Pension changes: What do they mean?

Published:
14 October 2010
Topic:
News,Money,Pensions

The government has announced changes to the pensions rules which will result in a reduction in the tax relief savers receive on money they invest in a pension.

What's changing?

From April next year, you will be able to invest up to £50,000 a year into a pension and receive tax relief on that money. This is known as the annual allowance.

However, while this may sound generous it is actually quite a sizeable reduction as the current rules allow people to invest up to £255,000 a year.

The other main change is that the maximum lifetime allowance is being cut from £1.8million to £1.5million. In other words, tax relief is only available on pension pots up to the value of £1.5million.

Why have these changes been announced?

It's another initiative aimed at reducing the size of the budget deficit. By reducing the tax relief on pensions it will boost the revenue the government generates from the tax we pay on savings.

The government says the changes to pension legislation will net it around £4billion a year in extra revenue.

Although the new rules lessen the tax advantage of investing in a pension, they have been generally welcomed by the industry. The reason is that the majority of people won't be hit by these changes and also, the proposals are far simpler than pension reforms that had been proposed by the former Labour government. It announced plans to gradually reduce the tax relief available to those earning £150,000 or more to 20%.

Under the coalition government's plans, it appears as though savers will continue to receive tax relief based on their income tax band as nothing regarding a reduction has been mentioned. Therefore, higher-rate taxpayers will get 40% tax relief on pension contributions, while those in the top tax band receive 50% tax relief.

 

Who will this affect?

Most people won't be adversely affected by the new rules as the amount they contribute to their pension each year is well below the lower £50,000 limit. However, some high earners do pay more than this into their pensions and it is thought that around 100,000 people will be hit by the reduction in the annual allowance.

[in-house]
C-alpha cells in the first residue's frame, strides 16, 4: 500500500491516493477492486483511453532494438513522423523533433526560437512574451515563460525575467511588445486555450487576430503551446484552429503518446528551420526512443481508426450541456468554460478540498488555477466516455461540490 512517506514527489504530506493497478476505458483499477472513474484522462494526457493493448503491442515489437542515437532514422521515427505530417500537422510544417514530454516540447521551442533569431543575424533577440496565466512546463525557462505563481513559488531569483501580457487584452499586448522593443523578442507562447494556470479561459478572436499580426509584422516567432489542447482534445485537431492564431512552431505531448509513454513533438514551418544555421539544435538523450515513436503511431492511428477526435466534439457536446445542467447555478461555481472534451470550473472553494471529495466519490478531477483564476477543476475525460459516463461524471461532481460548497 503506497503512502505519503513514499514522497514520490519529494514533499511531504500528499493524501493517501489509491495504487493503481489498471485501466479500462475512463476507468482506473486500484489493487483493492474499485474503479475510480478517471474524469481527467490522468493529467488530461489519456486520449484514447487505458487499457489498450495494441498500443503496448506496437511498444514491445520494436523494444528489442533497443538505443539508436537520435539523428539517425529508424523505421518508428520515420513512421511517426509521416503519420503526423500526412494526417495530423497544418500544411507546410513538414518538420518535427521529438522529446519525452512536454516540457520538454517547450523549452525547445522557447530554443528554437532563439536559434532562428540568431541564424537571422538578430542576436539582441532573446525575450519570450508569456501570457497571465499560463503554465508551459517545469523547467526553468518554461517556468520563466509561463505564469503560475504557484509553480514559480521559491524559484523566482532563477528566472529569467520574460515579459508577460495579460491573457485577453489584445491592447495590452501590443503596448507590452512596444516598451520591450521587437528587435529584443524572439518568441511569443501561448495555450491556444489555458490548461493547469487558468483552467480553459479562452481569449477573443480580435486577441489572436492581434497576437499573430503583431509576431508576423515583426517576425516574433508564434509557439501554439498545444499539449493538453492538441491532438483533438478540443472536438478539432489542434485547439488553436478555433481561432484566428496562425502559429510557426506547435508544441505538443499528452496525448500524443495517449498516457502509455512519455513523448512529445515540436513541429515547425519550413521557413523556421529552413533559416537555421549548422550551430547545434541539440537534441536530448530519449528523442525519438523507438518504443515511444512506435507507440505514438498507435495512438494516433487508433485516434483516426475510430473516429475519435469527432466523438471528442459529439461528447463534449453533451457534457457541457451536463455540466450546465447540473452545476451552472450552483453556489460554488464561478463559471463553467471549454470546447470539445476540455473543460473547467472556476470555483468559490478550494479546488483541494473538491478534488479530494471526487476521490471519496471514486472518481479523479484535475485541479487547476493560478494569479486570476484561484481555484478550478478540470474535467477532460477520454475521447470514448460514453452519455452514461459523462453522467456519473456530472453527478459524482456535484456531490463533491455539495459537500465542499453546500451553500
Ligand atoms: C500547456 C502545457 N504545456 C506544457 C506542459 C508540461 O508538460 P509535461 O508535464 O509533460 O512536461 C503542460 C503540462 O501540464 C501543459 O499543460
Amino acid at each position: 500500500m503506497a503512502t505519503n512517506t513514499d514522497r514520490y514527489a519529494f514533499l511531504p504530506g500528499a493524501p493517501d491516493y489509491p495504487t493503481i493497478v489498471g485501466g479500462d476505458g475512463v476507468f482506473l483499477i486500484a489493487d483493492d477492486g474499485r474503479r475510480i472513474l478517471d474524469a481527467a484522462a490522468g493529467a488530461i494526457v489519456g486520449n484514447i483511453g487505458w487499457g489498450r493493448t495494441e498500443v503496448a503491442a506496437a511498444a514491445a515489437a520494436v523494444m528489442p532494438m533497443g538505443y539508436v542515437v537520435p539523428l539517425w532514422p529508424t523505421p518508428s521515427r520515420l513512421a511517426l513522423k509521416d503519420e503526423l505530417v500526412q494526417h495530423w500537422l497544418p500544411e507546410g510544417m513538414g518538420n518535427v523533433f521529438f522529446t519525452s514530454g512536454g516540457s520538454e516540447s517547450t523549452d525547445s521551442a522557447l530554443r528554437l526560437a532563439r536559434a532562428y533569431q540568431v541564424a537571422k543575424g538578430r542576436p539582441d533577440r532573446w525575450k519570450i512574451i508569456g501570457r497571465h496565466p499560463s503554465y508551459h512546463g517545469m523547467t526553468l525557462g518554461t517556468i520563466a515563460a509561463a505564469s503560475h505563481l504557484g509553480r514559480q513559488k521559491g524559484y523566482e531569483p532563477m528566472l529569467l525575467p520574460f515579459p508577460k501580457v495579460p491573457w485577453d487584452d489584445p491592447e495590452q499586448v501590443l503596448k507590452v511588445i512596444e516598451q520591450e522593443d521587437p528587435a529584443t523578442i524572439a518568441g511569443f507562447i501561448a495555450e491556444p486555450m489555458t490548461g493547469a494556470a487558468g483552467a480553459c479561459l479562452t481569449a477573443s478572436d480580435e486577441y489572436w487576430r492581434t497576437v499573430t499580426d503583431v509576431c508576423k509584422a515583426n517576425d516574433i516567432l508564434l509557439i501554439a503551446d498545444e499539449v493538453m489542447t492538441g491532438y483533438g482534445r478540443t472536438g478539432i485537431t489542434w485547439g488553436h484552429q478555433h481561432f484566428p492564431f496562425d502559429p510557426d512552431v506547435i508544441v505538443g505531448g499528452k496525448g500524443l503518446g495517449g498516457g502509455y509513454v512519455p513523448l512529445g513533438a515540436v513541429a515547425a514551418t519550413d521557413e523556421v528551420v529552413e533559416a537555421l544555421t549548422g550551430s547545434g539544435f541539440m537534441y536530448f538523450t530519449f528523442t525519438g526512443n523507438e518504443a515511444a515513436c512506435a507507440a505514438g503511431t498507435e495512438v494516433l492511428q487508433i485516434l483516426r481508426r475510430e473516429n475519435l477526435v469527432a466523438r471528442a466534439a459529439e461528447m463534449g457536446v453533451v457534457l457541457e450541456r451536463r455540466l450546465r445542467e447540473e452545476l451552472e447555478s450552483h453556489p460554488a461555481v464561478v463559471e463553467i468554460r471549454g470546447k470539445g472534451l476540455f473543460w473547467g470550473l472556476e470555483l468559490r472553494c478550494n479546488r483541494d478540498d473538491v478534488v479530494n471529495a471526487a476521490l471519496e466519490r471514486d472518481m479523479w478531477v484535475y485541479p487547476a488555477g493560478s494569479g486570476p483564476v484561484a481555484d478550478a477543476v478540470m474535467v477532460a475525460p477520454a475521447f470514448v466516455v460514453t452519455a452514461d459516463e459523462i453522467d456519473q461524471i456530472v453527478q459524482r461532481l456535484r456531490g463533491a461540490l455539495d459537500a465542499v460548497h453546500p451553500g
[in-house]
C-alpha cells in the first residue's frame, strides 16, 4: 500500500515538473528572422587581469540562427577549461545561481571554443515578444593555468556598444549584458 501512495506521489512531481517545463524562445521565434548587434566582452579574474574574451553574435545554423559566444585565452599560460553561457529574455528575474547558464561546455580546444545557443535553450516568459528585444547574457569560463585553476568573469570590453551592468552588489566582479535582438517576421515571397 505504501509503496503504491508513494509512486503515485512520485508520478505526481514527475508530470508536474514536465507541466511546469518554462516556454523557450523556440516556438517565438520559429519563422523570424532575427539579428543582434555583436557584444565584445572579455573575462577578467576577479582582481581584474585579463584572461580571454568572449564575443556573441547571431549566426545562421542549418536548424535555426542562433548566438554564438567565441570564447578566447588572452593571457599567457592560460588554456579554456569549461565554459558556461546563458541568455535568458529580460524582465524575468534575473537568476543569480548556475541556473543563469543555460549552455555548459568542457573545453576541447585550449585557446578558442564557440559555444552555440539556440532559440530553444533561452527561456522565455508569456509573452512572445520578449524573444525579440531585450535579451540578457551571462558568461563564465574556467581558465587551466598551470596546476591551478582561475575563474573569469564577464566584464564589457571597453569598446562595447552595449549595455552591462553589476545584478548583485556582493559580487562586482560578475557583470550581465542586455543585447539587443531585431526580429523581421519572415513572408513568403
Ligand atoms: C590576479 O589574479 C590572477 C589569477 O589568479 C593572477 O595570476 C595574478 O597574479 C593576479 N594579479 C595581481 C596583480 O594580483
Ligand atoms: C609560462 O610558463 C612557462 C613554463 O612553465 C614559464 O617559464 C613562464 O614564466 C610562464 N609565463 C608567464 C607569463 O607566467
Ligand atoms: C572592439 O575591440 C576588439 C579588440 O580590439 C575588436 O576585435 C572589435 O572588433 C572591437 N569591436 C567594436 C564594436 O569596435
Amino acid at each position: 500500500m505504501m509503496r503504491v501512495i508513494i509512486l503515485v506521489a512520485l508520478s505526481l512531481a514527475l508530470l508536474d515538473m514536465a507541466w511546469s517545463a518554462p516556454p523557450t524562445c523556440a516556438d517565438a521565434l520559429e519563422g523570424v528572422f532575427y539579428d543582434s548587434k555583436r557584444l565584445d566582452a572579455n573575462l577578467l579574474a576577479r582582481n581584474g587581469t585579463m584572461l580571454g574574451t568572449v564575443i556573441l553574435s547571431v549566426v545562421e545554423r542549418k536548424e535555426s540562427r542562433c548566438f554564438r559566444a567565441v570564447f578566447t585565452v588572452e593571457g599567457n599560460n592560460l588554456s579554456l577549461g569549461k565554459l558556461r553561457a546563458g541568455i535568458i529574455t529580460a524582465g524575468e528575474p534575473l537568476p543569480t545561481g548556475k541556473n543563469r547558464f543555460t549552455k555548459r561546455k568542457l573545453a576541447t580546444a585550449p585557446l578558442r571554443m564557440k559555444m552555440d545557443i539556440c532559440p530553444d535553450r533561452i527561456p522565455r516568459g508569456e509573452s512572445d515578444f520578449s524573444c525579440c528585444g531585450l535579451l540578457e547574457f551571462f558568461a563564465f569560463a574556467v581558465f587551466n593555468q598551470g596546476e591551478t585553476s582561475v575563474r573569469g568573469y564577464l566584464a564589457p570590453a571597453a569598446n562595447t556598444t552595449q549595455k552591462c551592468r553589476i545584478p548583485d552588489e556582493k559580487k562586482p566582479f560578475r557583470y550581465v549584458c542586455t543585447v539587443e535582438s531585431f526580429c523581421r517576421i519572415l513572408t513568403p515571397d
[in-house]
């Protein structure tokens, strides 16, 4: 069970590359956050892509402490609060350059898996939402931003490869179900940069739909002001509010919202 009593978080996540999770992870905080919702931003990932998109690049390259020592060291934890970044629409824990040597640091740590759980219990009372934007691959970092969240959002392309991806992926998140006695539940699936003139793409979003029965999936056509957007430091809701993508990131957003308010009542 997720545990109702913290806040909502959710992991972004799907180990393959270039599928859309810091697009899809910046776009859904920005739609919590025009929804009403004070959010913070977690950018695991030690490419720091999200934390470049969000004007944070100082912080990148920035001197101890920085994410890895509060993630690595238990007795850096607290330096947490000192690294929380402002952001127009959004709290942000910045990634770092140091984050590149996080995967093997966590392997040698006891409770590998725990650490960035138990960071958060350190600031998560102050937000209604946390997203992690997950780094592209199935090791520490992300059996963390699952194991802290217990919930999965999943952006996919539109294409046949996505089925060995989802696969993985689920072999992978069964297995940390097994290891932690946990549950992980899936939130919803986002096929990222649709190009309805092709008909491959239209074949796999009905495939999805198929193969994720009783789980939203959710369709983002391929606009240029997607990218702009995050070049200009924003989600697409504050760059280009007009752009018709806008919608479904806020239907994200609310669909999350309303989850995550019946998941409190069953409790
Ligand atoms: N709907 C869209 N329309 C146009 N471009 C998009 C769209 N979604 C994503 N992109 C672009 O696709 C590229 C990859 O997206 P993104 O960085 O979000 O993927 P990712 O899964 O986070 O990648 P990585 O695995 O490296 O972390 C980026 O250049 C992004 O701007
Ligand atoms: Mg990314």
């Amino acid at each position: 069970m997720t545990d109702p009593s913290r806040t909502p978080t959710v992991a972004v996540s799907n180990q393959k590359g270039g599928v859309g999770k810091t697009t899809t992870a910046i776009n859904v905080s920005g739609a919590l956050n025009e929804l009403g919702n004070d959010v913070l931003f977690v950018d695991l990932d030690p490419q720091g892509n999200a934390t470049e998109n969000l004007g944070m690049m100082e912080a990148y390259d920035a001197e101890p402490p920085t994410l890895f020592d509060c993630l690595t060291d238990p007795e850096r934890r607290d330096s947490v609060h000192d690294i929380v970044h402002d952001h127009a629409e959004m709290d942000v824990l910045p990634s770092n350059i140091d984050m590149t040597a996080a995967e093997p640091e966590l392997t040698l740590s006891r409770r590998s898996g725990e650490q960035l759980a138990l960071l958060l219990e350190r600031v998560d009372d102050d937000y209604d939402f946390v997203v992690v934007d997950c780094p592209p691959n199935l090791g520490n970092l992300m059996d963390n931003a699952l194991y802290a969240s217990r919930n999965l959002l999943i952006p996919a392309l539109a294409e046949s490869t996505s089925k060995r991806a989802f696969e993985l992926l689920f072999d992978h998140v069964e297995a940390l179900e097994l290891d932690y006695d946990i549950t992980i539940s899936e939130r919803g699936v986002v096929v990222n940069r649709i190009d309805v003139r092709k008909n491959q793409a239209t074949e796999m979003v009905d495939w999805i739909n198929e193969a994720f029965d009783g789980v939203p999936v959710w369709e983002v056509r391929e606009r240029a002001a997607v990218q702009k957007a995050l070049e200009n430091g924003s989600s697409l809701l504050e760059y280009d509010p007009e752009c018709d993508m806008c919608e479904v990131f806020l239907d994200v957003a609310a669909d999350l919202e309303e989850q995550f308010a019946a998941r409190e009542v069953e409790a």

What happens if I exceed the annual pension allowance?

You can pay more than £50,000 into your pension, but tax will be payable on any contributions that take you over that limit. Similarly, you won't receive tax relief if the total amount you pay into your pension pot exceeds £1.5million.

Is it worth having a pension?

Despite a dilution in the tax advantages, a pension is still worth investing in. For every £1 you pay into your pension, a basic-rate taxpayer receives £1.20 in his or her pension pot, while a 40% taxpayer receives £1.40 and someone in the 50% tax band receives £1.50.

Pensions therefore remain an attractive way of saving for retirement. Watch our video 'Why do I need a pension?'.

Are there any alternatives?

ISAs are the other great tax-efficient savings vehicle. While a pension gives you tax-relief on the way in, with an ISA you benefit on the way out, as returns on ISAs are tax free (with a pension you may be liable to pay tax when you start using drawing on it in retirement).

You can invest up to £10,200 in an ISA this tax year, of which up to £5,100 can be put into a cash ISA (the tax year runs until 5 April 2011). The annual allowance should then rise with inflation which will take it up to £10,460 for the 2011-2012 tax year.

For more information about ISAs, read our article 'New ISA rules explained'.

When it comes to long-term saving, it is well worth taking advantage of pensions and ISAs as the tax benefits will really help boost the value of your investments.

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